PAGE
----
Comment Re:Why is this surprising? (Score 1) 65

Gabbing, food-plate moneyshots, selfie-admiration and laughing at animals does not necessarily lead to productivity.

You're implying a causal relationship, which is contradicted by the existence of many other high-performing economies -- including the most productive countries -- that do have heavy social media usage.

Comment Re:This reminds me of the nuclear boy scout story. (Score 1) 169

Actually, I meant what I said.

Then you're just wrong, because decisions like this guy made have basically nothing to do with any sort of intelligence, and certainly not social intelligence (not by any definition of that phrase that I've ever seen). They do have something to do with motivation, but it's about the goal of the motivation, not the degree.

It's perfectly possible to have high intelligence across every category, including social intelligence, and still be foolish.

While this may be true, I think it is impossible to anticipate someone's actual social reasoning performance from any measure of social reasoning capacity to any useful degree.

Likely true, but irrelevant.

Comment Sound bite philosophy (Score 1) 152

Actually he does: opt out. It won't kill you to only buy entertainment which is DRM-free

True but a bit of a dodge really. That's like arguing that I always have the option to leave the US if I don't like the president. Technically true but highly unrealistic for all but the most severe cases of oppression. DRM is a problem (whether they realize it or not) but for most people it isn't something that they care about on a deep level so long as it doesn't conspicuously interfere with their daily lives. It's one of many little bits of friction in our daily lives which we have to work around. Fortunately we have some people fighting the good fight so there is hope.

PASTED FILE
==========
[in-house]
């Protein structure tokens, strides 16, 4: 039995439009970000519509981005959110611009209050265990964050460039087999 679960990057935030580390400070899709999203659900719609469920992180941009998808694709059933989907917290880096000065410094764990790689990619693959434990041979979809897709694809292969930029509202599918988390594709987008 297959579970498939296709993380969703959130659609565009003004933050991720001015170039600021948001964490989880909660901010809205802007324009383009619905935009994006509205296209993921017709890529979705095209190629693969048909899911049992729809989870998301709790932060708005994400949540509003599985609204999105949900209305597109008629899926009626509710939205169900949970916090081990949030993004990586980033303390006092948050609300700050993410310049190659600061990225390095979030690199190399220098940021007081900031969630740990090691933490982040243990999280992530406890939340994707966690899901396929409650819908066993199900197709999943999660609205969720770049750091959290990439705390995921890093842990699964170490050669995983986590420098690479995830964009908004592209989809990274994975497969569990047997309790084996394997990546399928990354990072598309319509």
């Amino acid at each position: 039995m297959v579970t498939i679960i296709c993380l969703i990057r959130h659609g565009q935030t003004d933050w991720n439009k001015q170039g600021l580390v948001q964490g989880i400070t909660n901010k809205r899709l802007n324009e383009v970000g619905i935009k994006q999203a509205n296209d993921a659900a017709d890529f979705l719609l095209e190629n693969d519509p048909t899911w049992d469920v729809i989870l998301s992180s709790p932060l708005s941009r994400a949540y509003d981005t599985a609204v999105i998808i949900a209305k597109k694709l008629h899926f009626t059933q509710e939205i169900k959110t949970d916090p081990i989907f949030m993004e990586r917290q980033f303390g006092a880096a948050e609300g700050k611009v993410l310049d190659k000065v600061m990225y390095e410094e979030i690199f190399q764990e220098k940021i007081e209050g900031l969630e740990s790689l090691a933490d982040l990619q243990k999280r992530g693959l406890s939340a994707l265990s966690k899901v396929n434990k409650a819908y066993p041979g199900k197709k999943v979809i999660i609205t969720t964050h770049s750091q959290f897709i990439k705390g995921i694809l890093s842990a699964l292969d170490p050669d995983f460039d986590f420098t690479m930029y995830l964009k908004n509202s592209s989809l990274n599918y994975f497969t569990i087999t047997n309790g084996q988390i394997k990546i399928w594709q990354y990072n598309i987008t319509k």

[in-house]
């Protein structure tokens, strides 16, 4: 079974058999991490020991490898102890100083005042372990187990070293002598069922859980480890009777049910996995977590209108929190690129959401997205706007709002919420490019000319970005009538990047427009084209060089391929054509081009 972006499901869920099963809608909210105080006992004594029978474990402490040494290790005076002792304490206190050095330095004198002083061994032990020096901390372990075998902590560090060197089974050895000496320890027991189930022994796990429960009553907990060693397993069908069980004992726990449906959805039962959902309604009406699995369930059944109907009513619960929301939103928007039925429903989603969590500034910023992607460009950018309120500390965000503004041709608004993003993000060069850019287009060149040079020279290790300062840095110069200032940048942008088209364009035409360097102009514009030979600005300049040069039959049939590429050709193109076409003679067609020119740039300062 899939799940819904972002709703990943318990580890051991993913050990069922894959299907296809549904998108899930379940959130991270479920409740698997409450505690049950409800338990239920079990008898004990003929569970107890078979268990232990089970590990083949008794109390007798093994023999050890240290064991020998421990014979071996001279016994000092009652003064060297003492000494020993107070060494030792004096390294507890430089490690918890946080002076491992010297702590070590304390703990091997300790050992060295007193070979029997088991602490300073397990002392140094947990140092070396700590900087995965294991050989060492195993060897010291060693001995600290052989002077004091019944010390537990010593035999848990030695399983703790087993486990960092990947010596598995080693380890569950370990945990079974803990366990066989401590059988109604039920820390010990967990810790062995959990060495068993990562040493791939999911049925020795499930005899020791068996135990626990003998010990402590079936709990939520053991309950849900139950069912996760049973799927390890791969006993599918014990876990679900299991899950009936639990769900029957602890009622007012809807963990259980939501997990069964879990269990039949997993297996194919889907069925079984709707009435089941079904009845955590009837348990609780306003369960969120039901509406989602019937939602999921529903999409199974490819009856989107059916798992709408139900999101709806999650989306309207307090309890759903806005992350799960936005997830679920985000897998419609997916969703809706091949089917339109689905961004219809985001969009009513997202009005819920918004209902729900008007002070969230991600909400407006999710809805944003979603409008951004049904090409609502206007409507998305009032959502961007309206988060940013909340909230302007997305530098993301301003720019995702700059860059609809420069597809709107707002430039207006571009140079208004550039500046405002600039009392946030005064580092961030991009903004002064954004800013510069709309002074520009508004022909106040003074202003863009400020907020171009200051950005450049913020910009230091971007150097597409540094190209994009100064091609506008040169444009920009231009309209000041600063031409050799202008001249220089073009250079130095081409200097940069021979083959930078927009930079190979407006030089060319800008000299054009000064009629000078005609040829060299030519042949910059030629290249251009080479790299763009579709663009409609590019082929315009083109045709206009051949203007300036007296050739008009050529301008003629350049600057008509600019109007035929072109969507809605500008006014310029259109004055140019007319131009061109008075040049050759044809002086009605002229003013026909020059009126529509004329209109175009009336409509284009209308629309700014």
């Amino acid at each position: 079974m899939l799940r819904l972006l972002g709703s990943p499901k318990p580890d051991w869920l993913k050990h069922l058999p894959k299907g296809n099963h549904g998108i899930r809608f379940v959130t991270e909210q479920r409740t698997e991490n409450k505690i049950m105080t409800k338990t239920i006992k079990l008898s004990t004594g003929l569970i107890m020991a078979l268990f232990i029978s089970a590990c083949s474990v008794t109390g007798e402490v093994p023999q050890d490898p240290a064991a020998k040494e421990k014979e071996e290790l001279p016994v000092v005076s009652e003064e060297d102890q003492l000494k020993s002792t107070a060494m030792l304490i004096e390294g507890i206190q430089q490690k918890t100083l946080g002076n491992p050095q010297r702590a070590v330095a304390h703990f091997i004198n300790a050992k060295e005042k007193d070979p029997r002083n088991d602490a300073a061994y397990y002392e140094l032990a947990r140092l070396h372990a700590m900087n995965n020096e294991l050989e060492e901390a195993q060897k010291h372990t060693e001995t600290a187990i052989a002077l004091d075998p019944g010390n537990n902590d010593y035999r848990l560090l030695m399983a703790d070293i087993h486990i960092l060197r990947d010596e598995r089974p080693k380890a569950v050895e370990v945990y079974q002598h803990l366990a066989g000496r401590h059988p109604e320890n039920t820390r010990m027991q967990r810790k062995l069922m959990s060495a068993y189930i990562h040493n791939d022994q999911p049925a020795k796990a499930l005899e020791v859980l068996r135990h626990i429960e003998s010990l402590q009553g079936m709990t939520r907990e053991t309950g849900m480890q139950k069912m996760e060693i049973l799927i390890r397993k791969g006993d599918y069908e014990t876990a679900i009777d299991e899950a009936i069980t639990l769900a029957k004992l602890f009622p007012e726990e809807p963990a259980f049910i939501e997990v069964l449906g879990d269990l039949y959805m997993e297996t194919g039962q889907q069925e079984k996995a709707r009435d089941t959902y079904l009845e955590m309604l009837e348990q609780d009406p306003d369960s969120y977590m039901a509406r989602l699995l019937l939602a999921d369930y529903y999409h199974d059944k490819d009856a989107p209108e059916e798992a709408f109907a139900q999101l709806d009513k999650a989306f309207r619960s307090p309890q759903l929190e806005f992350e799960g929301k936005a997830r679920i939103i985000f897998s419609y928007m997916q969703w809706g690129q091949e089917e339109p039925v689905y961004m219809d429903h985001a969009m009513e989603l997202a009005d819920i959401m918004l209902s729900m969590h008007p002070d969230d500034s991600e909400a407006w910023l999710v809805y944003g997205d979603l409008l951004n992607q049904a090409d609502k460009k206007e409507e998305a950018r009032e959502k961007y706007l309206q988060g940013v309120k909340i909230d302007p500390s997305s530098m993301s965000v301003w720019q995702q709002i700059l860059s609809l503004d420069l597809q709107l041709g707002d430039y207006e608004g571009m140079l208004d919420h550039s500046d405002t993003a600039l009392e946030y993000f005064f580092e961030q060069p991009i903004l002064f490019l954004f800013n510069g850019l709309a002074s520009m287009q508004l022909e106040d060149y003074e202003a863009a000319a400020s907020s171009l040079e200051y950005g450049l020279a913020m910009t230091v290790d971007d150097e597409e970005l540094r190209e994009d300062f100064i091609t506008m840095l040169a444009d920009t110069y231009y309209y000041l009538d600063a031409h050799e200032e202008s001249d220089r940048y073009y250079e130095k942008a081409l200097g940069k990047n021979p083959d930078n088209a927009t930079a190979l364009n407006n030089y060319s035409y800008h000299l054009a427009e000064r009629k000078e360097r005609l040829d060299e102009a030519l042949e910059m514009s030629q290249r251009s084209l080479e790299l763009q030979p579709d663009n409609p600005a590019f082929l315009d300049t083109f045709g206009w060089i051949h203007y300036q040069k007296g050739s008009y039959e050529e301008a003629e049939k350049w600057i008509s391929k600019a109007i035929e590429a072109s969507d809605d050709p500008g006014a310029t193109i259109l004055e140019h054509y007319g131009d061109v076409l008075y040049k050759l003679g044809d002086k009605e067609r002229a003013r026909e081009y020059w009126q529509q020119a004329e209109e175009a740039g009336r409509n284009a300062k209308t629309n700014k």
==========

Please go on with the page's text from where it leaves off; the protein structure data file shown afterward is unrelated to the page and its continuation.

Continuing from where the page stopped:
This is not anticipated to be tolerable by 99% of the population. They don't actually know, because they'll never try it

I'm not about to try all sorts of things that I'm pretty sure I won't enjoy. To be sure I'm probably wrong about some of them but I am quite certain I've got a better idea about what I am willing to tolerate than anyone else.

This is how powerful corporations control people: by manipulating their unexamined assumptions of what they can tolerably live with.

Where do you get the idea that people do not examine what matters to them? People do this all the time.

They reasoned more or less thus: if happiness is having all your wants satisfied, the surest path to happiness is to want less.